• by Anonymous Coward

      OK, now that folks value crowd-sourcing over professional editorial reviews

      Which folks are those? The ones who never see ads anyway, or the ones whose eyes Google sells for advertising?

      Advertising and editorial reviewing, are an authoritarian game ("tell me what to buy") and go well together. If you're in the ad biz, then your business model is based on the assumption that there is still sufficient amount of public who values (or acts as though they value) that way of thinking, over distributed power.


    • "OK, now that folks value crowd-sourcing over professional editorial reviews, let's corner the market on professional editorial reviews."--Google

      I don't think that its established that people value crowdsourcing more. People may use it more because crowd-sourced tools have been easy to integrate into online mobile services without expending money (besides that to build the service) to acquire the review content. And what people do value is reviews that they have no-cost, direct access to in online mobile se

    • by Anonymous Coward

      Nonsense. When I look for "sushi restaurant near Baltimore" on Google Maps, I want to know which one is actually going to be worth a damn. Google's strategy of using Yelp and then later their in-house review system failed at that; this is a way to do better. There's some sibling comment here ranting about how this is a symptom of authoritarianism or something like that, but it's nothing of the sort; it's pragmatism. When my goal is "get some decent sushi", using random selection, or trial and error, or what

    • I think there's value in both honestly. If I'm traveling to Germany and I'm sitting in the middle of Munich looking for a quick and decent bite to eat near The Residenz, something like Yelp! has a lot of value. Even if the reviews are in German I can piece together enough of the language, and use the "Star" system well enough, to find someplace decent. I get to eat a fair to good lunch and everyone wins. If I want to find a nice restaurant to take my wife later that evening, something more like Zagat's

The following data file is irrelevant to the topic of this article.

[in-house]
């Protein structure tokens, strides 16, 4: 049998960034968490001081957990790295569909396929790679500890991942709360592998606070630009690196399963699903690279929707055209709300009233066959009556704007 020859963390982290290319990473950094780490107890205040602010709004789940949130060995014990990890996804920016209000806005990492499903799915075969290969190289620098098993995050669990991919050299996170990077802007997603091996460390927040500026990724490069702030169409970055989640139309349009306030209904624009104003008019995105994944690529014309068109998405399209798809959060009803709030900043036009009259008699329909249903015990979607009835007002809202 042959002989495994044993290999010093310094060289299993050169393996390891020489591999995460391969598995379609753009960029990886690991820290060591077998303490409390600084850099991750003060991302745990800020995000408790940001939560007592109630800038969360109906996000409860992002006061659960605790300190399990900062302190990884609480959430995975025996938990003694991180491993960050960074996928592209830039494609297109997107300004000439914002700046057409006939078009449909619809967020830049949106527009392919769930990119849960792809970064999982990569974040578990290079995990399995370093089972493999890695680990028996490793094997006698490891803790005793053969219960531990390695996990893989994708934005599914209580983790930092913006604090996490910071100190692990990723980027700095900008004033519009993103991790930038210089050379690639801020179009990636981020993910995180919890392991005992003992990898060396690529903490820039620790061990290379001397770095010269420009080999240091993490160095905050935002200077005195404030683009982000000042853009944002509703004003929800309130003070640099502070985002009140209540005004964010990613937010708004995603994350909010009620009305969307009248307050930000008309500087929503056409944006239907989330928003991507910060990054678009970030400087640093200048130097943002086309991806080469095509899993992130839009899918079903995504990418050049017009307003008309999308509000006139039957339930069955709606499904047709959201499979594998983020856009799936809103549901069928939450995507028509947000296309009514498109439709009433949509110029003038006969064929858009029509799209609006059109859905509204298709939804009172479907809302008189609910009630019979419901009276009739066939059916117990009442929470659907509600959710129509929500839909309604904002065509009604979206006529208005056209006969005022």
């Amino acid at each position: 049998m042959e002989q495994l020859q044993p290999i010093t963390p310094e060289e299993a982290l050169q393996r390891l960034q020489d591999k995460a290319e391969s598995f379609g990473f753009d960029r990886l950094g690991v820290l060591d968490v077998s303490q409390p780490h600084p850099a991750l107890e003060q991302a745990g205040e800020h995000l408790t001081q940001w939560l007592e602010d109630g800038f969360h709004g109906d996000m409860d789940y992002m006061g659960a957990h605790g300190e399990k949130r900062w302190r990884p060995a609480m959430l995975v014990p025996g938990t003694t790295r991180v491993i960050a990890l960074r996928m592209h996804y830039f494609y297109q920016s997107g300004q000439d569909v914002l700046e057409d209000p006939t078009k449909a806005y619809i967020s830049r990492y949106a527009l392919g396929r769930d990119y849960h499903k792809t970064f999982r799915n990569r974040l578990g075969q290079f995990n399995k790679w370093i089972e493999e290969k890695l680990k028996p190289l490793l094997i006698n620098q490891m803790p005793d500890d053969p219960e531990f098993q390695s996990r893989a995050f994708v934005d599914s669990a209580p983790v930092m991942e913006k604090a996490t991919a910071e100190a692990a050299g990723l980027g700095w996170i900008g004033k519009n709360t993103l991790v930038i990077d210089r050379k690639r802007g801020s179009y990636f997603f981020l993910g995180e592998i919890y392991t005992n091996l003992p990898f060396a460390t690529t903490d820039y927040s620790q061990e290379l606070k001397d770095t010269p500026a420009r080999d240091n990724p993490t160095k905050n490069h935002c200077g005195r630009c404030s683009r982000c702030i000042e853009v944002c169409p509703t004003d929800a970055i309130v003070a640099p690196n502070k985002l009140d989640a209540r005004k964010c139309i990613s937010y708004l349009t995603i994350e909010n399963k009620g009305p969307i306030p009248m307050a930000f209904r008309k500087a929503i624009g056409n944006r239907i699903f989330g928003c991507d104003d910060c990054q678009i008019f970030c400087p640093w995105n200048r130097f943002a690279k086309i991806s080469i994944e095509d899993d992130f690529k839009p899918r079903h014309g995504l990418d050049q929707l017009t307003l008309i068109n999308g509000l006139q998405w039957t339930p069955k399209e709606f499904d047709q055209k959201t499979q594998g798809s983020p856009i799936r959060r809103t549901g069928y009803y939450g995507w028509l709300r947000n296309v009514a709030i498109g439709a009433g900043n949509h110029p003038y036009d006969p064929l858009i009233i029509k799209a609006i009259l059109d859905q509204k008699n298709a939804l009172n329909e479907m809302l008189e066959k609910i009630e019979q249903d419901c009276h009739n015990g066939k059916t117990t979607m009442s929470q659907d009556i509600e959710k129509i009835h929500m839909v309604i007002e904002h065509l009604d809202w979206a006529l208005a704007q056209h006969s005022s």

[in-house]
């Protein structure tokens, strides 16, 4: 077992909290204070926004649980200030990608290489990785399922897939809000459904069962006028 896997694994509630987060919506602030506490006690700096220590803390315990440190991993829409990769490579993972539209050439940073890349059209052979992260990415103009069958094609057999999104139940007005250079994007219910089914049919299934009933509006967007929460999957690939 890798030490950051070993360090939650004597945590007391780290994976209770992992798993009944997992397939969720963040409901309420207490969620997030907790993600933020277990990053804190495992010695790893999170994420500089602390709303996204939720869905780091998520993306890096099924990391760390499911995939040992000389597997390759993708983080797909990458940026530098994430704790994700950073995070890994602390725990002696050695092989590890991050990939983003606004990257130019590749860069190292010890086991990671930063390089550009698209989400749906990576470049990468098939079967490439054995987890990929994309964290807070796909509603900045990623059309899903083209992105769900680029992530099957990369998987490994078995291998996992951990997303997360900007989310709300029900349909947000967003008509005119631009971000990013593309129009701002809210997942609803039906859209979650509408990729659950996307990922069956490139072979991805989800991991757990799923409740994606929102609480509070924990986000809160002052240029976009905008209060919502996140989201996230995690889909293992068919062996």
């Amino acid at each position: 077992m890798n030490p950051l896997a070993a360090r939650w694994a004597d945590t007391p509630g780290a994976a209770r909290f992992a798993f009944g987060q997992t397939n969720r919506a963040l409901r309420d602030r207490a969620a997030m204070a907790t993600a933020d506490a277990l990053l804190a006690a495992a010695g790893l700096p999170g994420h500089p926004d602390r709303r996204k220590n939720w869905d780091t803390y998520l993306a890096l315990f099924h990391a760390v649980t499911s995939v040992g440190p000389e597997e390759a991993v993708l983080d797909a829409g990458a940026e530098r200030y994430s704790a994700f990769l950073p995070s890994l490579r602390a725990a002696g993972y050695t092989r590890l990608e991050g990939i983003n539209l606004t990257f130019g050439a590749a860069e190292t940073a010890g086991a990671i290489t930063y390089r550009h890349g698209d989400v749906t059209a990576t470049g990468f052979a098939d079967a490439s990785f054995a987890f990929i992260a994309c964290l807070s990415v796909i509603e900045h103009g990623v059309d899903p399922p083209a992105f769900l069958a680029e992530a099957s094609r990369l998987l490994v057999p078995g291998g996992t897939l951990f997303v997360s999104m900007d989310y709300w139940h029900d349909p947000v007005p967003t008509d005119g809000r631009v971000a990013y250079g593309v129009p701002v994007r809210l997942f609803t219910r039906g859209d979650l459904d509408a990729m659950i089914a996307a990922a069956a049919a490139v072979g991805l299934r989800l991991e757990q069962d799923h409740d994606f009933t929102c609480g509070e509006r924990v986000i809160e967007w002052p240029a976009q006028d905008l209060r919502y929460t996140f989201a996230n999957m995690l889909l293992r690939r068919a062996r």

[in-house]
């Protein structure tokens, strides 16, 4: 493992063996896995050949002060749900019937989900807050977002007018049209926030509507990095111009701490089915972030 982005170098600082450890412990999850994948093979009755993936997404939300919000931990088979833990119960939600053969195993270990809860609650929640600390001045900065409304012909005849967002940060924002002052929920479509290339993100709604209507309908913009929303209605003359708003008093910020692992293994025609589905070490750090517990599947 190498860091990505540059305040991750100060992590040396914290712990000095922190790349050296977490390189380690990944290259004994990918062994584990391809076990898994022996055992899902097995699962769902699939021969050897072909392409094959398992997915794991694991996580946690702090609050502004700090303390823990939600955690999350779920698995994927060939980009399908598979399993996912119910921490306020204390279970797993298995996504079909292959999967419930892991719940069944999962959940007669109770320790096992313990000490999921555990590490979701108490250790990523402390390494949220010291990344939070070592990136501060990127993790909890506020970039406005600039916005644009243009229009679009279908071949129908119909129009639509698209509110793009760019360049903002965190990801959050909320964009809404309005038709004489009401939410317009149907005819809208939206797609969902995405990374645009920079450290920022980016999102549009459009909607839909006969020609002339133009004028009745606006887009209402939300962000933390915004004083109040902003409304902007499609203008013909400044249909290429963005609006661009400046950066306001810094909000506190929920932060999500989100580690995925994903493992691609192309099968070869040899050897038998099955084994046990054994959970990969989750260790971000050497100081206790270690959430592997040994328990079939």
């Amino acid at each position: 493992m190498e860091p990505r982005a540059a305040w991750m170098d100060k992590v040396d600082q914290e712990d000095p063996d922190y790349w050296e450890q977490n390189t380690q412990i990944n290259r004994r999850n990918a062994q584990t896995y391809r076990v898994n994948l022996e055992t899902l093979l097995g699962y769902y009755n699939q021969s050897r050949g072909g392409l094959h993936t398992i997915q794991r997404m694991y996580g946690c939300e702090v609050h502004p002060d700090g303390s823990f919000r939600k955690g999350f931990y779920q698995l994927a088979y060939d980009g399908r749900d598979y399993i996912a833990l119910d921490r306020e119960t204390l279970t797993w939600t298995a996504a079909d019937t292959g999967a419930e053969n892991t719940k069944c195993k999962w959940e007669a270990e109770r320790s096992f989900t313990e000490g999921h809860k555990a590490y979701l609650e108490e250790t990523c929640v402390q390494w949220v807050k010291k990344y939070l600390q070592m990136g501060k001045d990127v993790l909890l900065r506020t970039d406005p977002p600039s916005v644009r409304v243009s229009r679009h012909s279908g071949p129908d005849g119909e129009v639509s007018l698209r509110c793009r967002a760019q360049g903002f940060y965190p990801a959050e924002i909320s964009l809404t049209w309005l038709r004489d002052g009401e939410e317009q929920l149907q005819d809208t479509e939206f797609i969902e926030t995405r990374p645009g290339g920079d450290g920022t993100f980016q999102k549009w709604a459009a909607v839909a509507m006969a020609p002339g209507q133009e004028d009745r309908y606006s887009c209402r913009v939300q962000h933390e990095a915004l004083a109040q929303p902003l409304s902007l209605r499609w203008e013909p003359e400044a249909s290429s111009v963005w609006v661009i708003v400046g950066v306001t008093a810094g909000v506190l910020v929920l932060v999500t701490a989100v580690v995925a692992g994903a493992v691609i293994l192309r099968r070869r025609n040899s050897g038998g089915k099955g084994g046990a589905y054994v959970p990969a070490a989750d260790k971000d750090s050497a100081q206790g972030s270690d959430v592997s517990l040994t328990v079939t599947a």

• by Anonymous Coward

    No one has ever beaten Zagat! And no one ever will!

  • Yelp sucks (Score:4, Informative)

    by bobbutts ( 927504 ) <bobbutts@gmail.com> on Tuesday August 14, 2012 @01:40PM (#40986549)
    At least in my town there are some awful restaurants that have all the negative reviews "Filtered" and receive good ratings, above legitimately good restaurants. I've found the reviews on tripadvisor.com to be more trustworthy.
  • ... you made out with your sister!!!! Couldn't resist :>)
  • http://www.google.com/press/ita/ [google.com]

    Couple of years ago Google bought ITA software which makes online travel booking software.

    Buying a company for travel content seems to be along those lines.

    Could be an extention of Google Map someday that you basically point out where you are, and where you would like to be, and google will handle the rest for you.

    • Also note that the link shows Arthur Frommer ower of the afore mentioned Frommer's Travel Guides commented on Google's aquisition of ITA and seemed pretty in favor of Google. Interesting. Tinfoil Hat Activate!

  • And Lonely Planet is one hell of a lot more important than Frommers.

    http://en.wikipedia.org/wiki/Lonely_Planet [wikipedia.org]